God Manifests in all Creations: Managing Biodiversity with Reverent Love for Nature – I

The universality of the Hindu consciousness is immense. The Supreme Being is in the inner psyche of all creatures. God is present in all things big and small – the living and the inert (read non-living). Man is not the best creation, sitting on the top of the ecological pyramid. There is equality in all living beings. As per the karmic cycle of the soul, it acquires a body. It could be of any animal. The relationship is cyclical. Here, Krishna explains the deep rooted reverence towards all animals – they are part of the Hindu iconography, in the form of vahanas (vehicles) of Gods. This is the first part of the narrative. The author will write a regular column, The Hindu Consciousness, every Monday, beginning this week, exclusively in Different Truths.

In most of the countries, we find that human beings are generally torn apart because of self-interest, competition, exploitation, war, violence and inequality. But, is that the final and total identity of man?

The Hindu holy book Srimad Bhagavat Gita says: “Iswara sarbabhutang hriddeshe tisthati” [18.61] (Supreme Being is in the inner psyche of all creatures). Thus, human beings are not just evil. Mankind has a divine part in the larger self that makes him peaceful, tolerant, and loving and inspires him to spread love and care to all. Every person has an inner life, which follows his conscience, where he is selfless, compassionate and peaceful in nature! Intimate human being can be found in his culture, his philosophy, arts and literature; culture is the reflection of the way people feel and want to live life. In culture of peoples, all over the world, love for peace and equality is very prominent.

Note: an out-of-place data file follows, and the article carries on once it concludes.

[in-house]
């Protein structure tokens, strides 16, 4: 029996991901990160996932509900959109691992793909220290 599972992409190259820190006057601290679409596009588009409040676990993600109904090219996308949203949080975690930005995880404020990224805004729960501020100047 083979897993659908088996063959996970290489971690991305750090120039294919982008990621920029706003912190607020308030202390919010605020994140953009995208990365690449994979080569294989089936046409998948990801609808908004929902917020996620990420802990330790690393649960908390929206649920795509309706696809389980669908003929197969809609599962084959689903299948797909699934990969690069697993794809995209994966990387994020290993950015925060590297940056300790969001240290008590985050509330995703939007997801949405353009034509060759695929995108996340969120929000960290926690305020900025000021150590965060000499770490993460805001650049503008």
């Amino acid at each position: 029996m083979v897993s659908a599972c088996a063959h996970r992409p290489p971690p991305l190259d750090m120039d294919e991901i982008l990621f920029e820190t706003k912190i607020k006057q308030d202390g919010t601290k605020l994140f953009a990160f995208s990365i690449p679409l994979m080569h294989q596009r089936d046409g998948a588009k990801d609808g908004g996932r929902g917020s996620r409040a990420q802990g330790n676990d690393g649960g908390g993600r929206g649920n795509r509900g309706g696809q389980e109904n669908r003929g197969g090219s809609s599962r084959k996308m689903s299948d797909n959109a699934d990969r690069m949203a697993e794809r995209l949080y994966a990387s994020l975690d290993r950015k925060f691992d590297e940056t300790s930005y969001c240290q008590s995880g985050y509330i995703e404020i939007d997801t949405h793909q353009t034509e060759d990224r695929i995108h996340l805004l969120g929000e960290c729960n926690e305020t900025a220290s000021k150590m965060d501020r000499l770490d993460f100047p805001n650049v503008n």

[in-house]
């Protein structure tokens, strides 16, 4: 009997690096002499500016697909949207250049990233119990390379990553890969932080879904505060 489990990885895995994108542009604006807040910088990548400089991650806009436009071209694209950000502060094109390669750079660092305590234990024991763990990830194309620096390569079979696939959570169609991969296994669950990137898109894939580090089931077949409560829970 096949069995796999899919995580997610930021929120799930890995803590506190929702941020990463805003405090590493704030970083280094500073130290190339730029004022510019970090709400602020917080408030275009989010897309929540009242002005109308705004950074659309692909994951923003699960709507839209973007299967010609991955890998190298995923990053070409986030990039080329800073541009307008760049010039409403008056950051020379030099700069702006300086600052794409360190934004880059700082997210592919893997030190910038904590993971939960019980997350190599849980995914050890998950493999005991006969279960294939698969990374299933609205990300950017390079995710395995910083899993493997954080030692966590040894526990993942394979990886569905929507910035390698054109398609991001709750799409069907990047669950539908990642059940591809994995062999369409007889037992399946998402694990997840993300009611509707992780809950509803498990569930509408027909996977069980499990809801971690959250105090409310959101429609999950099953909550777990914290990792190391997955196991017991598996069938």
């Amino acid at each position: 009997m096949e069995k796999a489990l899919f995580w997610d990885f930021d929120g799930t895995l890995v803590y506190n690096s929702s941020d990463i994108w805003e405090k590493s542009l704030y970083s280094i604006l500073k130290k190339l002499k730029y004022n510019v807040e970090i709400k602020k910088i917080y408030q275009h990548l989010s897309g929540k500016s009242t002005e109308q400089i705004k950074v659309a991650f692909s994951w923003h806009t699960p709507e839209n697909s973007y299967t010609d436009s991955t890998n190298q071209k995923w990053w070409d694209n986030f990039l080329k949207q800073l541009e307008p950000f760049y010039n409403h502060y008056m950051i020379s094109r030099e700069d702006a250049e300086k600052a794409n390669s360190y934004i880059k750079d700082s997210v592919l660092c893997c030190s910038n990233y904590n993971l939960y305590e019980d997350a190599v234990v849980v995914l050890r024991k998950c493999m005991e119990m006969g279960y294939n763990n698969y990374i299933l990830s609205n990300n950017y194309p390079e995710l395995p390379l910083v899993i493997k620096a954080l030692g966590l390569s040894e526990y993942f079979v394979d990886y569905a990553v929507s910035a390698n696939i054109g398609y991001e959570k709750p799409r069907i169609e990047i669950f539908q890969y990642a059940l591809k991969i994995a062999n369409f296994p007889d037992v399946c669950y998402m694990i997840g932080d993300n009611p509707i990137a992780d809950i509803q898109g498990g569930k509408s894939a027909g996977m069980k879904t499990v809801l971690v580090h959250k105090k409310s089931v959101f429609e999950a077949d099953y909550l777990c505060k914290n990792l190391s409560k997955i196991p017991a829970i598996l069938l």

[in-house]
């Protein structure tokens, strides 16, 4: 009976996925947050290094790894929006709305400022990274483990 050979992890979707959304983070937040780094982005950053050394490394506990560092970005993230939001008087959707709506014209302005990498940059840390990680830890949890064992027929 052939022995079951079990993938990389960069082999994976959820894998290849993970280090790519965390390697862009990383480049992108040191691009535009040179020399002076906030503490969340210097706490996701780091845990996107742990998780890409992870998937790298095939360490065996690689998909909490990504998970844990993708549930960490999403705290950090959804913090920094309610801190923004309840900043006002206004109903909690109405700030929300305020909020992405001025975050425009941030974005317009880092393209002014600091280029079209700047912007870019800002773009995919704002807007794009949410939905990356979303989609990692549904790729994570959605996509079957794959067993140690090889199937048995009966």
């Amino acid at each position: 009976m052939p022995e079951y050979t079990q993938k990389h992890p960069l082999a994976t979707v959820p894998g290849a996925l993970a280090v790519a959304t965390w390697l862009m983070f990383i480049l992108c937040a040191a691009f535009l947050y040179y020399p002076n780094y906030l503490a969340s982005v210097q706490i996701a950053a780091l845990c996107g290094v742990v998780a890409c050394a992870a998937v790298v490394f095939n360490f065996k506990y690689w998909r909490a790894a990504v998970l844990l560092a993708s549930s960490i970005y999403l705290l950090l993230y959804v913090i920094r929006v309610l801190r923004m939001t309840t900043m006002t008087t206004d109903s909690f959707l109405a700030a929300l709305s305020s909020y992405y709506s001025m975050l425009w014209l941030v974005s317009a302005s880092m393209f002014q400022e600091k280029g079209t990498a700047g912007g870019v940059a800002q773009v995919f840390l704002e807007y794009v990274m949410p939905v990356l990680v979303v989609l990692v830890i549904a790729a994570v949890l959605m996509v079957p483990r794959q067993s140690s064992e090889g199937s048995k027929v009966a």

Love all and spread the message of peace and co-existence, is the spirit of Hindu culture “Sarbe bhabatu sukhinah sarbe santu niramaya” (May all be happy and may all be cured).

Hinduism carries a message that all creatures are equal in essence. Man is not the ‘chosen being’ riding the ecological pyramid. Human birth is cyclical. Love and respect for all creatures is a natural tribute to God. “Sarbasya chaham hridi sannibisto” [Gita, 15.15] (I am gracefully existent in soul of all creatures) is the divine message of Lord Sri Krishna. This is the central theme of Hinduism. It is the golden key to the traditional practice of Hindu culture that includes all creatures in human life with love and respect. In modern terminology of Ecology this may be called as managing bio-diversity and natural life.

Divine Support to Animals

In the Hindu mind, there is a direct commitment to equality and love for animals is professed in the way Hindus worship God, the divine spirit. All the idols of Gods are prayed with an animal sitting by the side or at the feet of God. These as ‘vahana’ (vehicle); these vahana have spiritual significance and might be interpreted as God’s love to animals also.

The supreme god belonging to the Hindu trilogy, Sri Vishnu rides a Gadura, the ancient biggest bird. Relationship with Sri Vishnu and Gadura is also very interesting. Puranic tales mention that Gadura was devoted to the Lord, still he was very ambitious and he wanted to be greater than Lord Vishnu. All-knowing God Vishnu understood him and to make him happy told to Gadura “I will give you one vardan (wish fulfilment), you may ask for anything”. Gadura took this opportunity and instantly he told ‘I will sit on a seat upper than you’. Vishnu smiled and told ‘Yes, I agree’. Then He made one seat for Gadura on the roof of His chariot and told Gadura to seat there. Also, on His flag which flies higher than His head on the chariot He marked it with Gadura. Gadura was very happy. Vishnu is also described and worshipped as “Gaduradhvaja” (God with Gadura on Flag). This story tells gods not only have an animal companion, relationship with an animal might also be full of dynamism; animal is not a static pet or a follower.